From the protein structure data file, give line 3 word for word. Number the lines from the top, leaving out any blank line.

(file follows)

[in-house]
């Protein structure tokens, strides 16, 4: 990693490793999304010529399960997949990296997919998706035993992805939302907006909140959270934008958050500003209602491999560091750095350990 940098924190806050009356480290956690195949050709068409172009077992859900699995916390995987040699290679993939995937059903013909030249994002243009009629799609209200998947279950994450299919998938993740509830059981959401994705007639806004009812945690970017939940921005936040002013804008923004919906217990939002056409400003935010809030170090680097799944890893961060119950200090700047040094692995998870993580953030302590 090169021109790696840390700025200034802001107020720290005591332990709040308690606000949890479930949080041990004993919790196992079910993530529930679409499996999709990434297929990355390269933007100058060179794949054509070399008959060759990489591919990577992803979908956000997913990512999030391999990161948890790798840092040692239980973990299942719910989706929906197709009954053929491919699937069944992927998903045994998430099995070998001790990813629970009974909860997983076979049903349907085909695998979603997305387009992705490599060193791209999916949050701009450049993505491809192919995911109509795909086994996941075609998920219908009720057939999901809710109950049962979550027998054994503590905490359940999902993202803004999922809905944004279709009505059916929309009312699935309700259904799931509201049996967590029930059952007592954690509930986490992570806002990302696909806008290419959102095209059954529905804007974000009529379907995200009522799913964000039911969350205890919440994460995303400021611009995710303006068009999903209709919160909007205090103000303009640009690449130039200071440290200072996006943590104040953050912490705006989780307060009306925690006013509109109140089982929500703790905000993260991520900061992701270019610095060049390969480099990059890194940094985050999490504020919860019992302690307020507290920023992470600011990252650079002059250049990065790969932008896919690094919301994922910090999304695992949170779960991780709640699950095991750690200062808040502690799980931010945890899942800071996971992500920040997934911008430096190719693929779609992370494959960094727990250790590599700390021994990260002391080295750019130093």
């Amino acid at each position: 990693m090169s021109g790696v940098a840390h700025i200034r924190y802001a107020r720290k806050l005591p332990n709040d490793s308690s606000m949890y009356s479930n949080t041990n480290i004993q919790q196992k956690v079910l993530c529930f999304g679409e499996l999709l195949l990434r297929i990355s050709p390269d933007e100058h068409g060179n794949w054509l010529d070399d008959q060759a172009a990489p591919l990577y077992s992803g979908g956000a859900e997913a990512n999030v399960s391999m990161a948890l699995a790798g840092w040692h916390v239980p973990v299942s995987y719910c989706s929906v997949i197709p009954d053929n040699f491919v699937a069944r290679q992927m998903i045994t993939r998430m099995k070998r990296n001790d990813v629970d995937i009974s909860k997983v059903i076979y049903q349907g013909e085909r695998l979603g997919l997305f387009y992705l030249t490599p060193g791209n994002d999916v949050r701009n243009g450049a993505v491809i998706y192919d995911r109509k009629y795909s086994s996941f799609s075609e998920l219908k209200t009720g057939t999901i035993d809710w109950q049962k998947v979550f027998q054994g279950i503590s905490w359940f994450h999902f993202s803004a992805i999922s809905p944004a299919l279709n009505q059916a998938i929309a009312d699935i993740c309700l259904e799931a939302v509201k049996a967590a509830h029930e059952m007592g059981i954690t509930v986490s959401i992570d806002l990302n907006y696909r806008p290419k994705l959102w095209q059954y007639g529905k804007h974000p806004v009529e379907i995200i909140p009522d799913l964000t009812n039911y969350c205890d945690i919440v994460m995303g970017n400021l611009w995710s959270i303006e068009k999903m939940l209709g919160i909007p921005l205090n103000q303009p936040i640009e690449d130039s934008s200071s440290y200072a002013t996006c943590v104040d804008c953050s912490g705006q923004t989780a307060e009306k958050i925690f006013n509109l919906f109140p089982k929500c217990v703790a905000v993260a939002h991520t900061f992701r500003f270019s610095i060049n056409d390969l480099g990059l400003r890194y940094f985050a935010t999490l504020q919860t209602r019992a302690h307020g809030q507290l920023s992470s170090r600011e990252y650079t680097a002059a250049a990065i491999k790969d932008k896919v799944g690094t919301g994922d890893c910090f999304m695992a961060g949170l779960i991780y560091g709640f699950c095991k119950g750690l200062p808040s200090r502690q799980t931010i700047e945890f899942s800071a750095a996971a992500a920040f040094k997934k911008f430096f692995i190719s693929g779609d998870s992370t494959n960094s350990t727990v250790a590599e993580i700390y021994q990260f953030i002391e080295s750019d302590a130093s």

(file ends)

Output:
């Amino acid at each position: 990693m090169s021109g790696v940098a840390h700025i200034r924190y802001a107020r720290k806050l005591p332990n709040d490793s308690s606000m949890y009356s479930n949080t041990n480290i004993q919790q196992k956690v079910l993530c529930f999304g679409e499996l999709l195949l990434r297929i990355s050709p390269d933007e100058h068409g060179n794949w054509l010529d070399d008959q060759a172009a990489p591919l990577y077992s992803g979908g956000a859900e997913a990512n999030v399960s391999m990161a948890l699995a790798g840092w040692h916390v239980p973990v299942s995987y719910c989706s929906v997949i197709p009954d053929n040699f491919v699937a069944r290679q992927m998903i045994t993939r998430m099995k070998r990296n001790d990813v629970d995937i009974s909860k997983v059903i076979y049903q349907g013909e085909r695998l979603g997919l997305f387009y992705l030249t490599p060193g791209n994002d999916v949050r701009n243009g450049a993505v491809i998706y192919d995911r109509k009629y795909s086994s996941f799609s075609e998920l219908k209200t009720g057939t999901i035993d809710w109950q049962k998947v979550f027998q054994g279950i503590s905490w359940f994450h999902f993202s803004a992805i999922s809905p944004a299919l279709n009505q059916a998938i929309a009312d699935i993740c309700l259904e799931a939302v509201k049996a967590a509830h029930e059952m007592g059981i954690t509930v986490s959401i992570d806002l990302n907006y696909r806008p290419k994705l959102w095209q059954y007639g529905k804007h974000p806004v009529e379907i995200i909140p009522d799913l964000t009812n039911y969350c205890d945690i919440v994460m995303g970017n400021l611009w995710s959270i303006e068009k999903m939940l209709g919160i909007p921005l205090n103000q303009p936040i640009e690449d130039s934008s200071s440290y200072a002013t996006c943590v104040d804008c953050s912490g705006q923004t989780a307060e009306k958050i925690f006013n509109l919906f109140p089982k929500c217990v703790a905000v993260a939002h991520t900061f992701r500003f270019s610095i060049n056409d390969l480099g990059l400003r890194y940094f985050a935010t999490l504020q919860t209602r019992a302690h307020g809030q507290l920023s992470s170090r600011e990252y650079t680097a002059a250049a990065i491999k790969d932008k896919v799944g690094t919301g994922d890893c910090f999304m695992a961060g949170l779960i991780y560091g709640f699950c095991k119950g750690l200062p808040s200090r502690q799980t931010i700047e945890f899942s800071a750095a996971a992500a920040f040094k997934k911008f430096f692995i190719s693929g779609d998870s992370t494959n960094s350990t727990v250790a590599e993580i700390y021994q990260f953030i002391e080295s750019d302590a130093s």